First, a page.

A First Discovery of Iridescent Liquid-Like Aqueous Vesicle Dispersions by ChE Professors
David S. Corti, Professor of Chemical Engineering, Elias Franses, Professor Emeritus of Chemical Engineering, and graduate student, An-Hsuan (Andy) Hsieh have unexpectedly discovered liquid-like dispersions with iridescent colors which were previously only observed in solid systems, such as gemstones, or in feathers and butterfly wings. The paper titled, “Formation of gem-like dispersions of soft crystallites in water by vesicles of a cationic surfactant” concluded that when aqueous dispersions were formed from a double-chain cationic surfactant, didodecyldimethylammonium bromide (DDAB) in varying weight fractions, the iridescent colors were a result of the formation of “soft” crystallites formed by self-assembled vesicles.
Corti explains the significance of the research team’s discovery: “Interestingly, the volume fractions of the vesicles are lower than 0.3, which is lower than what would be expected theoretically for the onset of a fluid-solid transition. By contrast, the effective volume fractions of the vesicles, which account for long-range electrostatic interactions between the charged vesicles, are higher, and may drive the formation of “soft” crystallites. These crystallites remain suspended, and are easily broken up by shear or mixing, but are nevertheless quick to reform. For these reasons, the vesicle dispersions remain liquid-like, as they still flow at high shear stresses as bulk dispersions with high viscosities.”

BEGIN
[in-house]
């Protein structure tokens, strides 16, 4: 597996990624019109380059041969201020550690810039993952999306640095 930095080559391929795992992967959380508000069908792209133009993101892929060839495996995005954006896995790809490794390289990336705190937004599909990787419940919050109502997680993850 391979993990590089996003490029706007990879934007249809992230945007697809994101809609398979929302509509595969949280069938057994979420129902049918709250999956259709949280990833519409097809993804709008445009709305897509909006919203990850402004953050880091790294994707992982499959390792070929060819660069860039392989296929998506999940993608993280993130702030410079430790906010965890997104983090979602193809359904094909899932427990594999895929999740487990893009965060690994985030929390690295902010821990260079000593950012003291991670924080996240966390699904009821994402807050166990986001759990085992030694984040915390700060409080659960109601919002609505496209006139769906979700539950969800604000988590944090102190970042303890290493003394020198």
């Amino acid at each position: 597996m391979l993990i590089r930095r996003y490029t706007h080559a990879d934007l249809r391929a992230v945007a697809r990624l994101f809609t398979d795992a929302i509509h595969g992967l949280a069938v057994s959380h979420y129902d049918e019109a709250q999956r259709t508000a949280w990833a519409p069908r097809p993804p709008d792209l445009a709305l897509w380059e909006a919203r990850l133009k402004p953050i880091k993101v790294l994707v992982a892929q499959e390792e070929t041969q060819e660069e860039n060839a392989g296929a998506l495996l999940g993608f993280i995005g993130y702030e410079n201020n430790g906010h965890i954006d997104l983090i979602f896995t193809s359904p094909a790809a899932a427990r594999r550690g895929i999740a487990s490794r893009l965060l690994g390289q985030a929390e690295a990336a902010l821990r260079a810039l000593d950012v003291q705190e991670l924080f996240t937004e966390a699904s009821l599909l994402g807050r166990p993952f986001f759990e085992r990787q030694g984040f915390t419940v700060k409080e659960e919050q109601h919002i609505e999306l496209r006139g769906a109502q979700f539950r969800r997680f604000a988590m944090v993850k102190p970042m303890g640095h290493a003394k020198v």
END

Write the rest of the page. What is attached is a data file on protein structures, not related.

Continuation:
Despite their pleasant visual appearances, these dispersions may also yield other practical benefits; they can act as good stabilizers against sedimentation of aqueous silica suspensions, which otherwise would settle quickly. Suspensions of titania and other inorganic particles in water containing such crystallites can be used as white inks in ink-jet printers because of their favorable optical properties and their flow properties that make them usable in high-speed flows.